The month of May ushers in a different kind of celebration for the residents of the town of Calbiga, Samar. From an outsider’s point of view, the festivity that is known as Pahoy Pahoy Farmers’ Festival may be considered as simply one of the numerous fiestas that the Filipinos are famous in observing. However, an important legend with valuable lessons is the source of why this occasion needs to be remembered. It is a story of triumph, which is a cause for merriment for the townspeople.
According to tale that has been passed on to the present generation of Calbiga inhabitants, the town has always been dependent on its various rice lands as the means of income and food. As such, it attracted the ricebirds, or locally known as maya, which would arrive in waves and cause destruction in the rice fields. Famine was imminent but the village folks found an ally in the pahoys or scarecrows. With the help of the latter, it scared away the ricebirds and saved the town from possible starvation. From that time on, the inhabitants of Samar has shown their appreciation by celebrating the Pahoy Pahoy Farmers’ Festival.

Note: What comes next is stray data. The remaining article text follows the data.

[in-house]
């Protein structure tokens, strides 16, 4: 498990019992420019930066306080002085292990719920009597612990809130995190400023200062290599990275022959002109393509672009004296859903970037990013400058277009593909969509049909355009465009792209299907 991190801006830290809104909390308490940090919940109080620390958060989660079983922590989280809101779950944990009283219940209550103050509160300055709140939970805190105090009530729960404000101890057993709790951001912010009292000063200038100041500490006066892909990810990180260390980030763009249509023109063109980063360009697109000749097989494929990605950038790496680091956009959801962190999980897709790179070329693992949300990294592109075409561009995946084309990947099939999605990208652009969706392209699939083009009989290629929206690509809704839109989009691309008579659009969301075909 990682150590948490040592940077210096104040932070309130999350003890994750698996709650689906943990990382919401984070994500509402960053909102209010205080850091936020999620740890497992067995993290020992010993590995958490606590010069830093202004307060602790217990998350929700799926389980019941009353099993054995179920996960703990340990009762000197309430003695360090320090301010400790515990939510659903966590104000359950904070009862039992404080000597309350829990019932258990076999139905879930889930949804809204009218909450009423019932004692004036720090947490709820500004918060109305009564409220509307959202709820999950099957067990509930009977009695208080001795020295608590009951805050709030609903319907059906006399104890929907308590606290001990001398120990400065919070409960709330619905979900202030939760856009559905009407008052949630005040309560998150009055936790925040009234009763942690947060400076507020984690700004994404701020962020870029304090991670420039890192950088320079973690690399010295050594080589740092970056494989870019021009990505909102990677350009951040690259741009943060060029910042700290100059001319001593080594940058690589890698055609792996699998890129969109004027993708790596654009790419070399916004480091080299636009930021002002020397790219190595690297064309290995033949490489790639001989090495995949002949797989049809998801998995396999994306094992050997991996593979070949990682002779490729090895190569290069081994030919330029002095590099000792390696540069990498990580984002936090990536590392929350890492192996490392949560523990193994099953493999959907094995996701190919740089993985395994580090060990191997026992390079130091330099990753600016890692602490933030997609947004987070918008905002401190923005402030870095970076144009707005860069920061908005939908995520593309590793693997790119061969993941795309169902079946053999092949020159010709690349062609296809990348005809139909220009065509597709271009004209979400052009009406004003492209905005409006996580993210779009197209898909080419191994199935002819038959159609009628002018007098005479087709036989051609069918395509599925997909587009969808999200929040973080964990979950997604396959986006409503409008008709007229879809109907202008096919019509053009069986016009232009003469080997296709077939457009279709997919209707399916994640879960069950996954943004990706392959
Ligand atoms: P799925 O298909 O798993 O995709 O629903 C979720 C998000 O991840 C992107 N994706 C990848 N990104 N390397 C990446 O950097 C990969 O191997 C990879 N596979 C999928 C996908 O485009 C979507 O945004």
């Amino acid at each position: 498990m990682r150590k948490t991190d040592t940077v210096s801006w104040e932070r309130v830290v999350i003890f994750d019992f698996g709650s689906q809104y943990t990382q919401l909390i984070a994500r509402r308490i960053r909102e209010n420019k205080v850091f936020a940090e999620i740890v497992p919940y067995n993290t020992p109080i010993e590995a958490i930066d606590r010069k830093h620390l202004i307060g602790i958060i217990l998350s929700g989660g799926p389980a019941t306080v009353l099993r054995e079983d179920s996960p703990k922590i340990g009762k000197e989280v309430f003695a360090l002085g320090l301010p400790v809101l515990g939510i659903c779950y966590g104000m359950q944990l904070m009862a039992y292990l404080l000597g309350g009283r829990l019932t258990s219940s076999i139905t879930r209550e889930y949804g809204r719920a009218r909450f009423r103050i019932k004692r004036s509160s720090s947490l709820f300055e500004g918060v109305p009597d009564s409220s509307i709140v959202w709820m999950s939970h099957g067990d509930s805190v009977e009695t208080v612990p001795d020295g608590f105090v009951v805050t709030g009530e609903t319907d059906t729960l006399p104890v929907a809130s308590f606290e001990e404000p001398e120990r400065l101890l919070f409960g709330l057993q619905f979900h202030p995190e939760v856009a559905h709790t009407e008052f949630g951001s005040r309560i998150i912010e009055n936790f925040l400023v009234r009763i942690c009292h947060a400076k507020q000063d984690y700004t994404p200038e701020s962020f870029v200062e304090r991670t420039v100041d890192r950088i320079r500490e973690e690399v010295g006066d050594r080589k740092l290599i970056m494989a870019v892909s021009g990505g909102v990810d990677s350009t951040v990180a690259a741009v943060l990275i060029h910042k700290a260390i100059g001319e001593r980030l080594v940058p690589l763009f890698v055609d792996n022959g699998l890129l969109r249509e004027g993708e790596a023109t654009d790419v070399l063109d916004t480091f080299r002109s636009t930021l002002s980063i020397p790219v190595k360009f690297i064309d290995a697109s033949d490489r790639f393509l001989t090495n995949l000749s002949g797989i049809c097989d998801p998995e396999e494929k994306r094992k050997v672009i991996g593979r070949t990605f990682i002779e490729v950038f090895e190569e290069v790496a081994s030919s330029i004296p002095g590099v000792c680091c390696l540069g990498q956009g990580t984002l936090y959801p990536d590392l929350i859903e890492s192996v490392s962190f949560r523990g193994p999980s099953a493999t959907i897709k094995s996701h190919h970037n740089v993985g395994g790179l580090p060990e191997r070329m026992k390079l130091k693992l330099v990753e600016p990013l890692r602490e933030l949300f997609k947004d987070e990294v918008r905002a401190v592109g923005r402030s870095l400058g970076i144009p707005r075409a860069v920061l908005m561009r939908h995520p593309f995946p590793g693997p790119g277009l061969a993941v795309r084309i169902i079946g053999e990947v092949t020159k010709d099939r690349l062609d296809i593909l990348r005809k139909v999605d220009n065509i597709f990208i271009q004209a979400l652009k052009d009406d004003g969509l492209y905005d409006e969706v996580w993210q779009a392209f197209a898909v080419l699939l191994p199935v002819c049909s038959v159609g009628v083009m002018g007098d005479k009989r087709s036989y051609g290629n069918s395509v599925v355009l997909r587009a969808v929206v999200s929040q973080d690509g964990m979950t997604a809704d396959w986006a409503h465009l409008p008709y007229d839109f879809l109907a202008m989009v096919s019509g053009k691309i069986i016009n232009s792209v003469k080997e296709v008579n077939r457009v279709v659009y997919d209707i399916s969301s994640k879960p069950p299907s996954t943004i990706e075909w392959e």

Although initially conducted as a ritual to appease the gods of nature, this tradition has been incorporated to the Christian beliefs. It has evolved into an annual event of thanksgiving. To honor the pahoy, a parade of giant scarecrows prepared by the people in the different barangays is held wherein a winner is eventually declared. To be judged as the winner, the scarecrow must embody the concept depicted in the legend. The spectacle is accompanied by performers that are likewise dressed up like scarecrows, with patches of colorful clothing and straw hair. They dance to the sounds coming from the native instruments used.
More than a fiesta, the Pahoy Pahoy Farmers’ Festival is a legend that lives on.